It’s really funny when I think about it. There was a time when if someone said something meant to be insulting to an American, the American would thank the person instead because it brought to the forefront that, no, I’m not like you. I’m me and I’m glad to be me.

I’ve never seen such interest taken in American politics from countries in Europe as well as the Middle East. Yes, they purport to want to see us change to become more like them but secretly, I believe what they really want is for us to stand up proud of who we are and what we’ve accomplished as a nation… which is more than many who have been nations much longer. Sometimes, just a certain turn of a phrase in an article seems to hint at such.

If we are true to our roots and our country, this wouldn’t be a problem. From my vantage point, I wonder why anyone cares what Mexico thinks about our immigration policies. Are we or are we not a sovereign nation and have the right to say who and who doesn’t get invited into this country?

So, when do we start celebrating being American again? For myself, I believe it’s past time.


Aside: I did a little work on the blog this morning. Changed the header, added some plugins, that sort of thing. Let me know what ya think. I can change it back,  😉 

To hear the rest of the world plus a sizable number of Democrats, everything is wrong with us. We’re damned if we do and damned if we don’t.

During my first marriage, I had that problem. No matter how hard I tried to do as my husband expected of me, the rules always changed in the middle, and all my effort was for nothing. Arguments netted me the label spiteful, while during the argument I would ask my husband why he did something he knew was going to hurt me, and he would say, “Because you did….” I’d find myself endlessly apologizing for things I’d never done… just to keep the marriage together because I believed that’s how it should be. No matter what he did it was always my fault because he did it because I did… although I never did the thing he was saying I did. He did them but somehow I always ended up with the responsibility for his actions. When I’d finally had enough was when he tried to shame me for going to my dying mother for her last bit of time on this earth. He not only put himself in the way of me going… after having promised my mother I could come… he moved his current girlfriend in the house while I was gone. He told the children I said not to call me when I had done no such thing. Oh there were a lot of behaviors he engaged in during that time all with the aim of reeling me back into his control. Later, much later, after the anger and hurt and defeat, I came to realize that I was everything he wasn’t so he tried to destroy me and remake me in his image so he didn’t feel so inferior. I suppose it never occurred to him that he had the choice of his own actions as much as I had control of mine.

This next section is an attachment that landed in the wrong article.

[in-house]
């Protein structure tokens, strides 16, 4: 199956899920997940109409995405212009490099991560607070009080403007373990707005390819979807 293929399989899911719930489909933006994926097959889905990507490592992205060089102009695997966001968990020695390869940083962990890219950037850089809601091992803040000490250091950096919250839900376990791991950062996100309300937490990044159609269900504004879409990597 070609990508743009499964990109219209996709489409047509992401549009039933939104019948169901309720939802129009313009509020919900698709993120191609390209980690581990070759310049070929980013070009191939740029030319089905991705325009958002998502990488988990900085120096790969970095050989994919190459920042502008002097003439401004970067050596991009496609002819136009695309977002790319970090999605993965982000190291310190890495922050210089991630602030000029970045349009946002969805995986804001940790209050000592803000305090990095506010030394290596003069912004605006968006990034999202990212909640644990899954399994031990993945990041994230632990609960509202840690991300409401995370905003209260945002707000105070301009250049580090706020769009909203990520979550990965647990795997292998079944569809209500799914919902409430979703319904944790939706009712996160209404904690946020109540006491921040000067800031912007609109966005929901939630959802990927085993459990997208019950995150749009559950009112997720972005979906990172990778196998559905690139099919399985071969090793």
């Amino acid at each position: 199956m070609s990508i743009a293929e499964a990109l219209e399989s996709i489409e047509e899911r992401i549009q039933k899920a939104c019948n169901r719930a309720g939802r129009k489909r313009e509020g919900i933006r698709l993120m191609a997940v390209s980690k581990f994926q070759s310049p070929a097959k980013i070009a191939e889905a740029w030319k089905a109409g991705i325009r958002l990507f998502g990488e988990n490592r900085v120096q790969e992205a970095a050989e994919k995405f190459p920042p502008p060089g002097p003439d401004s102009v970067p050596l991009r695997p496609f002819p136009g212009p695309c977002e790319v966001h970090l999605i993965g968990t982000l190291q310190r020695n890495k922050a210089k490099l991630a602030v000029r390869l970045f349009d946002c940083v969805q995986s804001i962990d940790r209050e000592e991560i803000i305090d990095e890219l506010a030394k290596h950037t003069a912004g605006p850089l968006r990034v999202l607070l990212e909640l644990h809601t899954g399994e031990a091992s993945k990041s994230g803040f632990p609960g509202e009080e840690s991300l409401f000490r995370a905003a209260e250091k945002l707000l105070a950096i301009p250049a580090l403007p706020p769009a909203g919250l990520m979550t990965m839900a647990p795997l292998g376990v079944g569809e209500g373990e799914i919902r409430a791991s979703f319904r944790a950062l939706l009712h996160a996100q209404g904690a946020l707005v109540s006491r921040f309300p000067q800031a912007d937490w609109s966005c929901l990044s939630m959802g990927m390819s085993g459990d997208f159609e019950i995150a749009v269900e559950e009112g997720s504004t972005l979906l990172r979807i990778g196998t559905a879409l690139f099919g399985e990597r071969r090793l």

However, his way kept him with the power in the relationship whereas I had none, or perceived I had none and I willingly took responsibility for his actions… because he said it was my fault and he had all the power. At that point, I could no longer see any good in myself although I tried to be very very good in attempt to be “his perfect wife” little realizing it was the attempt to be as perfect as humanly possible that was my downfall. Or perhaps it was his.

I think about these micros and apply them to the macro of the world. In Iowa, Thompson “campaigned” and said:

“I am unabashedly pro-life,” he told the crowd by way of introduction from the fair’s political soapbox, where Mr. Romney, Mr. Giuliani and Mrs. Clinton had all tried to reach Iowa voters in recent days. “I am pro-Second Amendment. And I don’t apologize for the United States of America.”

While most people might focus on the first sentences, it was the last sentence which stuck with me because of the epiphany that accompanied it. For the last few decades we have spent an inordinate amount of time apologizing for existing. No matter how hard we try, no matter what we do, the world hates us for existing… because we are a reminder of what they are not. We have the left trying to remake the United States in the image of socialist Europe without ever realizing we’ll never be able to achieve that goal. The rules will change somewhere in the middle and all we’re doing is delaying the inevitable power shifts until we have “given away” the power we have as we continue accepting responsibility for the rest of the world’s imperfections along with our own.